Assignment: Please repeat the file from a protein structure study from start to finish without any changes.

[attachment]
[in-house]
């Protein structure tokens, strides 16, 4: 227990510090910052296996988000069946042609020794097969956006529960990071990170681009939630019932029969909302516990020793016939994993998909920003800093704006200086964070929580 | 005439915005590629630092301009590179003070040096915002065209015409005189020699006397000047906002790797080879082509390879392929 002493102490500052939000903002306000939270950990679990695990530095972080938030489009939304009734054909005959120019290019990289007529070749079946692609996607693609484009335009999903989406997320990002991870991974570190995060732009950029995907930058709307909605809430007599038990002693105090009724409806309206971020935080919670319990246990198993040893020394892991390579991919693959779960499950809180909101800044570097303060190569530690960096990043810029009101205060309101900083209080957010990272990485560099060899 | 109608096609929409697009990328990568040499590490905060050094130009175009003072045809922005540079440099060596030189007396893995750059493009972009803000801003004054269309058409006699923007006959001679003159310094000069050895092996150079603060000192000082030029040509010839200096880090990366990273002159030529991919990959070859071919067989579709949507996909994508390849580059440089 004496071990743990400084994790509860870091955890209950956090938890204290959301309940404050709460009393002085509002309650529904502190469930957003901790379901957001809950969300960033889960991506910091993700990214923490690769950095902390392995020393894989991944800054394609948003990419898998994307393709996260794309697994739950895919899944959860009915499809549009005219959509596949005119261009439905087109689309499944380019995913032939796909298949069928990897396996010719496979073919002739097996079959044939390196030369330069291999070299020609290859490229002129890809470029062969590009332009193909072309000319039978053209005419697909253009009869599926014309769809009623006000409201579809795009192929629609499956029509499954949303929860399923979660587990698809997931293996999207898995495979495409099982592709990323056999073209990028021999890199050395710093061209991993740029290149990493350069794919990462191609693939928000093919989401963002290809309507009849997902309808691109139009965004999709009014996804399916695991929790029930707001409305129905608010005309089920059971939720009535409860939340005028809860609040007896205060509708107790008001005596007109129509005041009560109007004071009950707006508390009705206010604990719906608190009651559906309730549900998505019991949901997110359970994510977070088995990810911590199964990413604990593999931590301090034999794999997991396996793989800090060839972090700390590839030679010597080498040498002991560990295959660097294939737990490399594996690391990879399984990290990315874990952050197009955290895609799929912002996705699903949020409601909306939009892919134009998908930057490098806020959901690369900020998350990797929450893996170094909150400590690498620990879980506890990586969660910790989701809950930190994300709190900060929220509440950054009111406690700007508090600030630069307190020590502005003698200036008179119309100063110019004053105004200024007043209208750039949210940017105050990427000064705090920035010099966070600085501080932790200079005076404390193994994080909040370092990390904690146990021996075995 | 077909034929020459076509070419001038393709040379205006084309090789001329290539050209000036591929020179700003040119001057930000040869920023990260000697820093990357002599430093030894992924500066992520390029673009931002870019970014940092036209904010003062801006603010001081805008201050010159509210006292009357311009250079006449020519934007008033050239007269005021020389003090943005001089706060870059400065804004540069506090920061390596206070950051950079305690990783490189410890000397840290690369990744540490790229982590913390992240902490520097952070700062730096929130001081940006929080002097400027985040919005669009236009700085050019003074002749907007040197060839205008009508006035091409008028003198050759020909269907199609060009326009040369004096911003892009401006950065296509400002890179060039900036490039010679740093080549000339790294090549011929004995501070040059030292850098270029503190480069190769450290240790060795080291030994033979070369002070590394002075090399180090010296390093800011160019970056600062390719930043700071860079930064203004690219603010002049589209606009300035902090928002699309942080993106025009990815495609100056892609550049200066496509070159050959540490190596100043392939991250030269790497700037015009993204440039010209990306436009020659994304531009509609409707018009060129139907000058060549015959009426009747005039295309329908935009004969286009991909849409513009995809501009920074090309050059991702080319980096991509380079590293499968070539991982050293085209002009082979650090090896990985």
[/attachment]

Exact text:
[in-house]
């Protein structure tokens, strides 16, 4: 227990510090910052296996988000069946042609020794097969956006529960990071990170681009939630019932029969909302516990020793016939994993998909920003800093704006200086964070929580 | 005439915005590629630092301009590179003070040096915002065209015409005189020699006397000047906002790797080879082509390879392929 002493102490500052939000903002306000939270950990679990695990530095972080938030489009939304009734054909005959120019290019990289007529070749079946692609996607693609484009335009999903989406997320990002991870991974570190995060732009950029995907930058709307909605809430007599038990002693105090009724409806309206971020935080919670319990246990198993040893020394892991390579991919693959779960499950809180909101800044570097303060190569530690960096990043810029009101205060309101900083209080957010990272990485560099060899 | 109608096609929409697009990328990568040499590490905060050094130009175009003072045809922005540079440099060596030189007396893995750059493009972009803000801003004054269309058409006699923007006959001679003159310094000069050895092996150079603060000192000082030029040509010839200096880090990366990273002159030529991919990959070859071919067989579709949507996909994508390849580059440089 004496071990743990400084994790509860870091955890209950956090938890204290959301309940404050709460009393002085509002309650529904502190469930957003901790379901957001809950969300960033889960991506910091993700990214923490690769950095902390392995020393894989991944800054394609948003990419898998994307393709996260794309697994739950895919899944959860009915499809549009005219959509596949005119261009439905087109689309499944380019995913032939796909298949069928990897396996010719496979073919002739097996079959044939390196030369330069291999070299020609290859490229002129890809470029062969590009332009193909072309000319039978053209005419697909253009009869599926014309769809009623006000409201579809795009192929629609499956029509499954949303929860399923979660587990698809997931293996999207898995495979495409099982592709990323056999073209990028021999890199050395710093061209991993740029290149990493350069794919990462191609693939928000093919989401963002290809309507009849997902309808691109139009965004999709009014996804399916695991929790029930707001409305129905608010005309089920059971939720009535409860939340005028809860609040007896205060509708107790008001005596007109129509005041009560109007004071009950707006508390009705206010604990719906608190009651559906309730549900998505019991949901997110359970994510977070088995990810911590199964990413604990593999931590301090034999794999997991396996793989800090060839972090700390590839030679010597080498040498002991560990295959660097294939737990490399594996690391990879399984990290990315874990952050197009955290895609799929912002996705699903949020409601909306939009892919134009998908930057490098806020959901690369900020998350990797929450893996170094909150400590690498620990879980506890990586969660910790989701809950930190994300709190900060929220509440950054009111406690700007508090600030630069307190020590502005003698200036008179119309100063110019004053105004200024007043209208750039949210940017105050990427000064705090920035010099966070600085501080932790200079005076404390193994994080909040370092990390904690146990021996075995 | 077909034929020459076509070419001038393709040379205006084309090789001329290539050209000036591929020179700003040119001057930000040869920023990260000697820093990357002599430093030894992924500066992520390029673009931002870019970014940092036209904010003062801006603010001081805008201050010159509210006292009357311009250079006449020519934007008033050239007269005021020389003090943005001089706060870059400065804004540069506090920061390596206070950051950079305690990783490189410890000397840290690369990744540490790229982590913390992240902490520097952070700062730096929130001081940006929080002097400027985040919005669009236009700085050019003074002749907007040197060839205008009508006035091409008028003198050759020909269907199609060009326009040369004096911003892009401006950065296509400002890179060039900036490039010679740093080549000339790294090549011929004995501070040059030292850098270029503190480069190769450290240790060795080291030994033979070369002070590394002075090399180090010296390093800011160019970056600062390719930043700071860079930064203004690219603010002049589209606009300035902090928002699309942080993106025009990815495609100056892609550049200066496509070159050959540490190596100043392939991250030269790497700037015009993204440039010209990306436009020659994304531009509609409707018009060129139907000058060549015959009426009747005039295309329908935009004969286009991909849409513009995809501009920074090309050059991702080319980096991509380079590293499968070539991982050293085209002009082979650090090896990985």